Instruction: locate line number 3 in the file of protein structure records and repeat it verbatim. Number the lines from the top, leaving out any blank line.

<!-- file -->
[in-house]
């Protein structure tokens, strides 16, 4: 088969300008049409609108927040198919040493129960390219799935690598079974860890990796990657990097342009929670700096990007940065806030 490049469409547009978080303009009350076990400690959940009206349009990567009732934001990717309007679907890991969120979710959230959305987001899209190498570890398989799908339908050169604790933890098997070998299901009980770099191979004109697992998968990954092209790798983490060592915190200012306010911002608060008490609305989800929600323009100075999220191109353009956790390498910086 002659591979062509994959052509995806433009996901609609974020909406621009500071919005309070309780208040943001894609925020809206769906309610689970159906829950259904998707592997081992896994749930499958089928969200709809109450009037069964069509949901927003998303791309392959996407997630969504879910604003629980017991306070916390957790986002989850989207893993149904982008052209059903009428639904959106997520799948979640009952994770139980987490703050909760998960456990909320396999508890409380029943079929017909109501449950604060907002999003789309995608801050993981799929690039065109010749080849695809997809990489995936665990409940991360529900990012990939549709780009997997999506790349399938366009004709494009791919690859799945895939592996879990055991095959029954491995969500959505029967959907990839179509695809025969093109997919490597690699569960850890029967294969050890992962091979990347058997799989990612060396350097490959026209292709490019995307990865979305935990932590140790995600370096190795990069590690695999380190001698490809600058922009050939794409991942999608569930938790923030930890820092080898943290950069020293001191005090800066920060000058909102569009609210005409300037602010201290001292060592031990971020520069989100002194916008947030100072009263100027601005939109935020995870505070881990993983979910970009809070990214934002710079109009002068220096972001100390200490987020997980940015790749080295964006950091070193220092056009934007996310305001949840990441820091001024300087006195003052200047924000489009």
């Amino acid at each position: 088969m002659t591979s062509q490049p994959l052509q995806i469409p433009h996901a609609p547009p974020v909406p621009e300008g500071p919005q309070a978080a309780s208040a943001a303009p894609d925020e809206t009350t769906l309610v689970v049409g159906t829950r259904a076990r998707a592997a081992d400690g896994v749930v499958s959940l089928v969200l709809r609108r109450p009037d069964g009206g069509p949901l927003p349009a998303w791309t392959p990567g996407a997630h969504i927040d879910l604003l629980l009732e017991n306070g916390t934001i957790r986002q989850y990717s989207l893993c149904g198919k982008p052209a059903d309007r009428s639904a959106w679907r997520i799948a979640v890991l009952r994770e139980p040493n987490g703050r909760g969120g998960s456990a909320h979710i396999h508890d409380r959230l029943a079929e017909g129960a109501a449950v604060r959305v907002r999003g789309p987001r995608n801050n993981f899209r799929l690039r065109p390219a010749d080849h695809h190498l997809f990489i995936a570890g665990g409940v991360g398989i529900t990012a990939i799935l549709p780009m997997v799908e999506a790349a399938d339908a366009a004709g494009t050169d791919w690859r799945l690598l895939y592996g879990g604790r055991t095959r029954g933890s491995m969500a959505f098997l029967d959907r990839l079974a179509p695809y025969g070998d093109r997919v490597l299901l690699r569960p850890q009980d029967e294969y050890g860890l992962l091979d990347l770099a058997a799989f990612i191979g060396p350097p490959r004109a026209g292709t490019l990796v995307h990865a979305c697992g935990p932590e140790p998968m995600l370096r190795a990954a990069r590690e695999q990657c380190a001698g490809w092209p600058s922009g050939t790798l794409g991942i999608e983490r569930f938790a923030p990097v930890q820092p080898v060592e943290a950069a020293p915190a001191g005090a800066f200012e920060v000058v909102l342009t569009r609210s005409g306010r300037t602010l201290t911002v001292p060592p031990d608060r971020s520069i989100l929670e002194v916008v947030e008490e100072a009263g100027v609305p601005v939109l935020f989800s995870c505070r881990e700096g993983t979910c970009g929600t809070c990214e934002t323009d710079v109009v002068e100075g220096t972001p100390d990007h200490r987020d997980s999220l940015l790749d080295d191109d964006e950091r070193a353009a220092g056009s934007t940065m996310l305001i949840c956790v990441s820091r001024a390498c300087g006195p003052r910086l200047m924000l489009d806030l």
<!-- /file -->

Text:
């Amino acid at each position: 088969m002659t591979s062509q490049p994959l052509q995806i469409p433009h996901a609609p547009p974020v909406p621009e300008g500071p919005q309070a978080a309780s208040a943001a303009p894609d925020e809206t009350t769906l309610v689970v049409g159906t829950r259904a076990r998707a592997a081992d400690g896994v749930v499958s959940l089928v969200l709809r609108r109450p009037d069964g009206g069509p949901l927003p349009a998303w791309t392959p990567g996407a997630h969504i927040d879910l604003l629980l009732e017991n306070g916390t934001i957790r986002q989850y990717s989207l893993c149904g198919k982008p052209a059903d309007r009428s639904a959106w679907r997520i799948a979640v890991l009952r994770e139980p040493n987490g703050r909760g969120g998960s456990a909320h979710i396999h508890d409380r959230l029943a079929e017909g129960a109501a449950v604060r959305v907002r999003g789309p987001r995608n801050n993981f899209r799929l690039r065109p390219a010749d080849h695809h190498l997809f990489i995936a570890g665990g409940v991360g398989i529900t990012a990939i799935l549709p780009m997997v799908e999506a790349a399938d339908a366009a004709g494009t050169d791919w690859r799945l690598l895939y592996g879990g604790r055991t095959r029954g933890s491995m969500a959505f098997l029967d959907r990839l079974a179509p695809y025969g070998d093109r997919v490597l299901l690699r569960p850890q009980d029967e294969y050890g860890l992962l091979d990347l770099a058997a799989f990612i191979g060396p350097p490959r004109a026209g292709t490019l990796v995307h990865a979305c697992g935990p932590e140790p998968m995600l370096r190795a990954a990069r590690e695999q990657c380190a001698g490809w092209p600058s922009g050939t790798l794409g991942i999608e983490r569930f938790a923030p990097v930890q820092p080898v060592e943290a950069a020293p915190a001191g005090a800066f200012e920060v000058v909102l342009t569009r609210s005409g306010r300037t602010l201290t911002v001292p060592p031990d608060r971020s520069i989100l929670e002194v916008v947030e008490e100072a009263g100027v609305p601005v939109l935020f989800s995870c505070r881990e700096g993983t979910c970009g929600t809070c990214e934002t323009d710079v109009v002068e100075g220096t972001p100390d990007h200490r987020d997980s999220l940015l790749d080295d191109d964006e950091r070193a353009a220092g056009s934007t940065m996310l305001i949840c956790v990441s820091r001024a390498c300087g006195p003052r910086l200047m924000l489009d806030l």